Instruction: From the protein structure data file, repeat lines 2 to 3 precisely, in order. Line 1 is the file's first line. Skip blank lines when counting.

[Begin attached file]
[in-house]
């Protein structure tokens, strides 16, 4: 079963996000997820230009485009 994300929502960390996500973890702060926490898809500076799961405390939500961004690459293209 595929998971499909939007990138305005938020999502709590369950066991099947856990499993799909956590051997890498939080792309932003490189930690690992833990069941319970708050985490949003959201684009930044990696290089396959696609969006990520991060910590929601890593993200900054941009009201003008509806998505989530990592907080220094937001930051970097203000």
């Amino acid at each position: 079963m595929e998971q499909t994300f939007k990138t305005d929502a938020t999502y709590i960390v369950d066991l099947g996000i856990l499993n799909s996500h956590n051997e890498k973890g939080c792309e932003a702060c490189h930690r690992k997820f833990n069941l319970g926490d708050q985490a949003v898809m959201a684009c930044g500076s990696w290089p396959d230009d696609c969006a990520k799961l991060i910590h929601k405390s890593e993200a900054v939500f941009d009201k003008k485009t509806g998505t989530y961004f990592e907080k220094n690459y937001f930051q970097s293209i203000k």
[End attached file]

């Protein structure tokens, strides 16, 4: 079963996000997820230009485009 994300929502960390996500973890702060926490898809500076799961405390939500961004690459293209 595929998971499909939007990138305005938020999502709590369950066991099947856990499993799909956590051997890498939080792309932003490189930690690992833990069941319970708050985490949003959201684009930044990696290089396959696609969006990520991060910590929601890593993200900054941009009201003008509806998505989530990592907080220094937001930051970097203000």
């Amino acid at each position: 079963m595929e998971q499909t994300f939007k990138t305005d929502a938020t999502y709590i960390v369950d066991l099947g996000i856990l499993n799909s996500h956590n051997e890498k973890g939080c792309e932003a702060c490189h930690r690992k997820f833990n069941l319970g926490d708050q985490a949003v898809m959201a684009c930044g500076s990696w290089p396959d230009d696609c969006a990520k799961l991060i910590h929601k405390s890593e993200a900054v939500f941009d009201k003008k485009t509806g998505t989530y961004f990592e907080k220094n690459y937001f930051q970097s293209i203000k």